Compared to the previous decades, the 80s were characterized by political conservatism due to the election of Margaret Thatcher in the UK and Ronald Reagan in the US.
Technology was starting the quick process that would have soon led to the spread of the internet. It was, in fact, in this decade that Microsoft released Word and that new technologies such as mixtapes, walkman, and video games ranging from Super Mario to PackMan, and Tetris came out.
The eighties were also extremely important from a political perspective as they ended with the fall of the Berlin Wall which led to the reunification of Germany and the dissolution of the Soviet Union.
But the decade was also a time of excess and consumerism. In this period, the perfume industry doubled in size, launching 281 new fragrances for women and 181 for men. Scents in the 80s were strong and bald both with their aromas and names. It was in this period that perfume houses launched provocative perfumes such as Opium, Obsession, and Poison while advertisement campaigns often caused scandals that made these fragrances even more popular.
But what perfumes characterized this decade? Keep reading to find out the most popular scents of the 80s!
Top Perfumes From The 80’s
Giorgio by Giorgio Beverly Hills
If there is a single scent that truly represents the 80s, it must be Giorgio by Giorgio Beverly Hills. This was a white floral fragrance and was pretty affordable at the time. Created by perfumer Bob Alaino, Giorgio came out in the early 80s.
This product was launched with great fanfare, something quite unusual for small independent boutiques. Giorgio immediately had a humongous success and was one of the first scents to be marketed via scent strips. This truly helped the advertisement campaign as it enabled sales by direct email.
Giorgio was so popular that in 1987 it was sold to Avon for a total of $165 million!
Antaeus by Coco Chanel
Launched in 1981, Antaeus is a woody chypre fragrance for men. This perfume was created by Jacques Polge and its name was inspired by the demigod Antaeus, a mythological figure from the Greek and Berber populations. According to legends, Antaeus lived in the desert of Libya and challenged every passenger to wrestling matches. He was known for his invincibility which was granted to him for as long as he remained in contact with his mother, the earth.
Antaeus was supposed to represent masculinity through his independence and strong character.
Magie Noire by Lancome
Literally ‘black magic’ in French, Magie Noire by Lancome was launched in the late 70s and was extremely popular throughout the 80s. This perfume was created by Gerard Groupy and was characterized by woody, green, and amber aromas.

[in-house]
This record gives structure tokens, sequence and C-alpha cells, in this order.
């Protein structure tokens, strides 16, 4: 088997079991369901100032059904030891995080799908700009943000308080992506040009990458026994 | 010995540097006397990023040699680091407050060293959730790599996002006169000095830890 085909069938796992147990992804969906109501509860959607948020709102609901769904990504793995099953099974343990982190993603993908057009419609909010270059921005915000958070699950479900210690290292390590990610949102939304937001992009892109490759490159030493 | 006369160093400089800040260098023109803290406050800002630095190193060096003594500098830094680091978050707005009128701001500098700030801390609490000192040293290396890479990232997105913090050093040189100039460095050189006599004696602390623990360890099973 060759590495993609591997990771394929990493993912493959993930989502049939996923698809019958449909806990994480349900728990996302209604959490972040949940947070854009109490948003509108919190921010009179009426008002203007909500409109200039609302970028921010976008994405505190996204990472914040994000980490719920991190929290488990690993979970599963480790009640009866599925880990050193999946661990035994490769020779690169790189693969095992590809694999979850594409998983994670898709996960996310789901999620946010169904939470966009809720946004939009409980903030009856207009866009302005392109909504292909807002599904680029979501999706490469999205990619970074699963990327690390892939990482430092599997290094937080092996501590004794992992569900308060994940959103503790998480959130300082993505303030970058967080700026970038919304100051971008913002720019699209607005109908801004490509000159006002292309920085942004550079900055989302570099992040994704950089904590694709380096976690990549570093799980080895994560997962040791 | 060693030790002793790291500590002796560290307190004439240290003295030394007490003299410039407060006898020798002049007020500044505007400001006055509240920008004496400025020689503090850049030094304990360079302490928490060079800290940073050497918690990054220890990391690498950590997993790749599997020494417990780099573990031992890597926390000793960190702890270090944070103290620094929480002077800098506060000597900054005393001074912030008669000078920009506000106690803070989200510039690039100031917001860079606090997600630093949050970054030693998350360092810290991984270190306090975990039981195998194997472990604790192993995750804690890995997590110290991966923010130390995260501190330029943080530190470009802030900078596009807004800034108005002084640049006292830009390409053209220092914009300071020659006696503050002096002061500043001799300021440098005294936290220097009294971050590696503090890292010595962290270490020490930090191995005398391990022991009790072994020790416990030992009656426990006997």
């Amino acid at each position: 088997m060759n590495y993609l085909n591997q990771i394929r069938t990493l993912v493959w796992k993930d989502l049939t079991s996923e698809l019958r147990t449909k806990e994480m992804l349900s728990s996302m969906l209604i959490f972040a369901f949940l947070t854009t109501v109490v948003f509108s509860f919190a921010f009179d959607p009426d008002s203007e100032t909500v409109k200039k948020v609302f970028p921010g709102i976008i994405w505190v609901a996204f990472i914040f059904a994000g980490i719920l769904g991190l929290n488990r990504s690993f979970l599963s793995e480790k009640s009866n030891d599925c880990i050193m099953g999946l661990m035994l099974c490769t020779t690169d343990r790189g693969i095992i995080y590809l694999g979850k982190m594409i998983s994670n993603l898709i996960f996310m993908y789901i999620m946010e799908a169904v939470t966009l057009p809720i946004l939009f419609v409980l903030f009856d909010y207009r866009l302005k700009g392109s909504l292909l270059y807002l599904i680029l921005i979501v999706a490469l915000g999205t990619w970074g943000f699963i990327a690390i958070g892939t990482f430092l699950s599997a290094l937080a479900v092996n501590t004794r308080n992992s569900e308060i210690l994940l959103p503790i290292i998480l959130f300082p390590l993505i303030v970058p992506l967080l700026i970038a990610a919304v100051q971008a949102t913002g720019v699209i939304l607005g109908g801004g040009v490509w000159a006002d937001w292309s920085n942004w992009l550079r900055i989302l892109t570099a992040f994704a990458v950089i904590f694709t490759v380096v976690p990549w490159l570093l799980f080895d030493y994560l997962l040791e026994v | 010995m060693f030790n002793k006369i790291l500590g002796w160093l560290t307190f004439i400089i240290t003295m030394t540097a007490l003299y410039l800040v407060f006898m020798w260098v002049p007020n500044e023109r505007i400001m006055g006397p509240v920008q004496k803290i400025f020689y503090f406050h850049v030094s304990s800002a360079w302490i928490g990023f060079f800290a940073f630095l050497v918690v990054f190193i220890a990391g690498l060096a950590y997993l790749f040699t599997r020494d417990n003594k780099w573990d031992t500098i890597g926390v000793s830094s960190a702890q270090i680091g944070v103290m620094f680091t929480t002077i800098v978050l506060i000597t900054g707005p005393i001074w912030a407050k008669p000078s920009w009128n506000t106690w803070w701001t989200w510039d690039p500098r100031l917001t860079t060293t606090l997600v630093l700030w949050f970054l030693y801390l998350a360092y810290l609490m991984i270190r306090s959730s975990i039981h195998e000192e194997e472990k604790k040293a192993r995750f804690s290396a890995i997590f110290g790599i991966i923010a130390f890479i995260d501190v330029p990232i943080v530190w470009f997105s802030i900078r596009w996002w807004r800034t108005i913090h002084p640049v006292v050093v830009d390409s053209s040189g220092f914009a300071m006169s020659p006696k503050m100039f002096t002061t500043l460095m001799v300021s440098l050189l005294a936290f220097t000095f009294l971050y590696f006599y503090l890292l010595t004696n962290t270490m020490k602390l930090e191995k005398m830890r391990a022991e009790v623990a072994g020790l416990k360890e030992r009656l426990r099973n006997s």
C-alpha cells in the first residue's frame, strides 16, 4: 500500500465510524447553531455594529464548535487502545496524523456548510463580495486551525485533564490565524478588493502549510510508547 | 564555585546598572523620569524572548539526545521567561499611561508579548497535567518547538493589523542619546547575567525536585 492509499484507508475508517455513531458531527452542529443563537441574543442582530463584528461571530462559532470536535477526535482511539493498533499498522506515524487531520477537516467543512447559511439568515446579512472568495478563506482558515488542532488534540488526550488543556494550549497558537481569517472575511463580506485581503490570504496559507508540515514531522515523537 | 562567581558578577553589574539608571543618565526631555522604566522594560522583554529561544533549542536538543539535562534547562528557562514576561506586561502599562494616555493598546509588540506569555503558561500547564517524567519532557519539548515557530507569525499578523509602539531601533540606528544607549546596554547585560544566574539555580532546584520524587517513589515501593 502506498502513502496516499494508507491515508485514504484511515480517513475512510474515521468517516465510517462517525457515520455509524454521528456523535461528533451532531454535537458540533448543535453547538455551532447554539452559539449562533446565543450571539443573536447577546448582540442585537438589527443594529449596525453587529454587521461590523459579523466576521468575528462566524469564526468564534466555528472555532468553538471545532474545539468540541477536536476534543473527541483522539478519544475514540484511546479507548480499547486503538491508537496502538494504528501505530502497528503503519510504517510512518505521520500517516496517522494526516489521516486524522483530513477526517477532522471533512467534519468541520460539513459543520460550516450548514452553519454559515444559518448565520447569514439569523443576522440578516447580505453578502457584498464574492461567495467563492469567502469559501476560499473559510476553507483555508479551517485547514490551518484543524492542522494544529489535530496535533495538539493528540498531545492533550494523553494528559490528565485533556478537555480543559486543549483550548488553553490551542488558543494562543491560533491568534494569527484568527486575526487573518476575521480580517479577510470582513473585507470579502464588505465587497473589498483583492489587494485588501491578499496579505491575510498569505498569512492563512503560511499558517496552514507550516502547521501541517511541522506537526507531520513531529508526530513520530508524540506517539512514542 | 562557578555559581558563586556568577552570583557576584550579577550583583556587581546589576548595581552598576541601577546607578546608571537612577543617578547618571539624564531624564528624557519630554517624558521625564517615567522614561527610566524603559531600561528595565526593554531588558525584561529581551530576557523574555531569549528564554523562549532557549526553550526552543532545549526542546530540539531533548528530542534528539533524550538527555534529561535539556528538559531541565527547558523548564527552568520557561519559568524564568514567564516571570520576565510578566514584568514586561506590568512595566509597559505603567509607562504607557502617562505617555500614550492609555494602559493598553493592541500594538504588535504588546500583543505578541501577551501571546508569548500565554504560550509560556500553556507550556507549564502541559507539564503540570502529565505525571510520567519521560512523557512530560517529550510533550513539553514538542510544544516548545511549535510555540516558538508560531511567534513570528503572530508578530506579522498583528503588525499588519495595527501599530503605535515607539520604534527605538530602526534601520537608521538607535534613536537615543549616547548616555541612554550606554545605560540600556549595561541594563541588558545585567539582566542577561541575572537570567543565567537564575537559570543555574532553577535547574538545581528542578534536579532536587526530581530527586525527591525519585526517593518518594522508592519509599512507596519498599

Magie Noire was particularly renowned for its provocative bottle almost suggestive of Satanic rituals. This perfume is still sold to this day.
White Musk by Body Shop
Advertised as the first-ever cruelty-free musk, White Musk by Body Shop was definitely ahead of its time! Launched in 1981, this perfume is a great example of how people started to pay attention to animal rights in this decade.
Unfortunately, the perfume industry has been associated for years with several acts that today would be, no doubt, labeled as animal cruelty. For instance, in the late 70s, animal-derived musk became illegal following the near extinction of musk deer.
The Body Shop seized this opportunity and opened a little boho shop in Brighton selling sustainable products. White Musk was extremely affordable for the time and it is still sold to this day.
Opium by Yves Saint Laurant
Even though Opium was first launched in 1977, it is today remembered as one of the iconic perfumes of the 80s.
Not many people know that this scent initially caused tons of problems for Yves Saint Laurant, who was accused of condoning drug use. It even led to a creation of a group of mainly Chinese Americans demanding the designer’s apologies and the renaming of the product. However, as often happens in these cases, the protests only helped the perfume get more visibility.
Opium was launched with huge fanfare. For the occasion, Yves Saint Laurant rented a ship and decorated it with gold, red, and purple banners, white cattleya orchids, and a humongous Buddha statue. The famous writer Truman Capote, the author of Breakfast at Tiffany, also took part in the inauguration and sat on the helm of the ship.
Paloma Picasso by Paloma Picasso
Developed by Picasso’s daughter, Paloma Picasso was an attempt to create a fragrant self-portrait. Considering its popularity throughout the 80s, we can confidently say that the attempt was successful!
Paloma got her interest in the world of scents and aromas from her grandfather, who worked as a perfumer. In fact, when she was a child, she spent lots of her time combining scents and creating perfumes. Paloma also inherited her artistic talent from her father and worked as a jewelry designer for Yves Saint Laurents and Tiffany & Co.
Paloma Picasso is a chypre floral fragrance for women and was launched in 1984.
Claiborne for Women by Liz Claiborne
Launched in 1986, Claiborne for Women by Liz Claiborne can be easily recognized by its iconic bottle. Shaped as a triangle, the design seems to be inspired by a Mondrian painting with its linear shapes and primary colors. This floral fragrance was created by Nicholas Calderone but was unfortunately discontinued.
Liz Claiborne was extremely successful and, in 1986, her company became the first woman-founded brand to make the Fortune 500 list.
Coco by Coco Chanel
After the huge success of perfumes such as Coco No 5, Coco No 22, and Coco No 19, it was time for a change. In 1984, Coco Chanel released one of its most successful fragrances of all time, Coco.